UPDATE: Sexual Harassment Prevention Training For Farm Workers SB 295
State Senate just passed CRLAF 's SB 295, 27-9, increased state and private enforcement remedies for FLCs' sexual harassment prevention training violations.
CRLAF sponsors SB 295 (Monning), which calls for greater transparency in the sexual harassment prevention training required for farm workers by SB 1087 (Monning; 2014) and also addresses recent concerns about non-compliance by some farm labor contractors (FLCs).
Background: CRLAF sponsored SB 1087 in response to farm worker lawsuits and administrative claims that revealed shocking instances of sexual harassment, including rape, against undocumented farm worker women, that also drew significant media attention. (See ‘Rape In the Fields’ (2013) NPR/Frontline/Center for Investigative Reporting)
SB 1087 attacked this widespread culture of sexual harassment of farm worker women through a combination of mandatory sexual harassment prevention training of FLCs and their supervisors, and by training of farm workers in how to prevent, identify and report sexual harassment.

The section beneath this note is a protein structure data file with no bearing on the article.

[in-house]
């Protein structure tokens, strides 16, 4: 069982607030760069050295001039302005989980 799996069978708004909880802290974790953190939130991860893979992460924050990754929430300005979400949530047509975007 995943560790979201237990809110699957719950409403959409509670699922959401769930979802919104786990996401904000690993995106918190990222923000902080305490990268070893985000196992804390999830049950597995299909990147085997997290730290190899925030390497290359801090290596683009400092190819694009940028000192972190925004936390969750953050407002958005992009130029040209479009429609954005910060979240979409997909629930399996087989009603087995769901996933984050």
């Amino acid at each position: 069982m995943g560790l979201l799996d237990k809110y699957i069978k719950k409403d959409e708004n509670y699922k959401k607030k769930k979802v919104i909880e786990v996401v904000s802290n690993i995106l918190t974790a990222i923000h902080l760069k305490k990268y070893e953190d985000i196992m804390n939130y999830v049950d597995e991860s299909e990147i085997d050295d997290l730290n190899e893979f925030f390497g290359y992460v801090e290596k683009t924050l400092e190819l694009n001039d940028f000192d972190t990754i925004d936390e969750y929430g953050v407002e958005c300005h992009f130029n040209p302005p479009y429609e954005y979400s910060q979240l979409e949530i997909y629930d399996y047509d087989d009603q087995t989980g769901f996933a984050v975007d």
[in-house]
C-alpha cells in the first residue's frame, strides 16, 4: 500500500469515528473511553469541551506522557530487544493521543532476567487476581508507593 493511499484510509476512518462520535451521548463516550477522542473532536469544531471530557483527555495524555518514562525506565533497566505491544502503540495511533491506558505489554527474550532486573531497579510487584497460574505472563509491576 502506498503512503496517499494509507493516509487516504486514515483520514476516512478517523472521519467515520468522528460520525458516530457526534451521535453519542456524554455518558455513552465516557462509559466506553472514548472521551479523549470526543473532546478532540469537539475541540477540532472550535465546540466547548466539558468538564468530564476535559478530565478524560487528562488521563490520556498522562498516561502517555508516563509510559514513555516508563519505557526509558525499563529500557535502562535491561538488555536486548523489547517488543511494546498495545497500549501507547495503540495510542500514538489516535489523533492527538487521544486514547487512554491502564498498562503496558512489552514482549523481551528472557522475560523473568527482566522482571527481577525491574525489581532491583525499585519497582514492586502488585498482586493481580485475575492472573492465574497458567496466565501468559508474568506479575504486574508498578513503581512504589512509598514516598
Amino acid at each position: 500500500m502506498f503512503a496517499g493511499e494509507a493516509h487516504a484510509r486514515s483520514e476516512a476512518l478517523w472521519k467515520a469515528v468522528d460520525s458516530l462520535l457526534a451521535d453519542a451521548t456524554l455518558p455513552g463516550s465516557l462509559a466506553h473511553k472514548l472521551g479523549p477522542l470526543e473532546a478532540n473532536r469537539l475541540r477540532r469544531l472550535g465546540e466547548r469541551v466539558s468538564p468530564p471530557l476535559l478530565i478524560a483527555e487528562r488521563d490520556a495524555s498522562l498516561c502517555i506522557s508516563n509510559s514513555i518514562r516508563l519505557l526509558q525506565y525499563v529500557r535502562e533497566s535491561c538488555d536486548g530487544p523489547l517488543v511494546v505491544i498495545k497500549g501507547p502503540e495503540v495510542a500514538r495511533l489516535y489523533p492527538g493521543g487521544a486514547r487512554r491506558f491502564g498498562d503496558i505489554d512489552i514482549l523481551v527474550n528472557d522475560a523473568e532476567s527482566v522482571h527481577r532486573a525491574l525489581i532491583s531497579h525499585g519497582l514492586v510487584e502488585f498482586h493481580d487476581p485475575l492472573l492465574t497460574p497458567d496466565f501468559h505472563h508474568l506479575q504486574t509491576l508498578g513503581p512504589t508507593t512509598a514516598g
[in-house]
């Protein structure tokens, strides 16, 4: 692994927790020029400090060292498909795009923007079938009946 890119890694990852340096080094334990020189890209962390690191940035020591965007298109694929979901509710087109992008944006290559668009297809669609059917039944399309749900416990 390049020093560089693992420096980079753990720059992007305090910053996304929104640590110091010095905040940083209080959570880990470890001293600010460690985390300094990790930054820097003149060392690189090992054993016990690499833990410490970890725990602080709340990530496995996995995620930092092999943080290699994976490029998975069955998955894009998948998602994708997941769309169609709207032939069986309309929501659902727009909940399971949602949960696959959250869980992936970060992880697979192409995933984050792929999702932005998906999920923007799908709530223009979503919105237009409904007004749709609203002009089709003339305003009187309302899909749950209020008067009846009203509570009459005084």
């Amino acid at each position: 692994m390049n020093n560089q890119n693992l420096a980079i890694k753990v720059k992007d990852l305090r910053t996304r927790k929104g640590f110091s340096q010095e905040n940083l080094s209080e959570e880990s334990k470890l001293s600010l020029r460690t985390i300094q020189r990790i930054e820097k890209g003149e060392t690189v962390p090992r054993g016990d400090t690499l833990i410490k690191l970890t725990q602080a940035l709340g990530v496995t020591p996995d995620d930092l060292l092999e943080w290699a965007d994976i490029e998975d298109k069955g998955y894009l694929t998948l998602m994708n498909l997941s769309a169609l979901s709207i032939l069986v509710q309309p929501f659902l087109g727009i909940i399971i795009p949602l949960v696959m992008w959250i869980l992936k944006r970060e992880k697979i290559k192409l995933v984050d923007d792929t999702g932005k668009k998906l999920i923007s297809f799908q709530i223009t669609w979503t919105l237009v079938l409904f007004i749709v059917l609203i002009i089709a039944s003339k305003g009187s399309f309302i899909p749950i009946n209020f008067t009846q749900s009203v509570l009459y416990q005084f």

SB 295 brings greater transparency to the sexual harassment training being given by FLCs in two ways.
First, by requiring FLCs to disclose annually to the Labor Commissioner the materials they’re using to train workers in sexual harassment prevention. While it seems clear from the survey results that some FLCs appear to be allocating sufficient time to provide adequate training, no one really knows that since FLCs are not required to disclose to the Labor Commissioner the materials and resources they utilized.
Second, by requiring FLCs to report to the Labor Commissioner the total number of farm workers they have trained in the previous calendar year, and by requiring her to aggregate that number each year and publish a statewide total on her web site.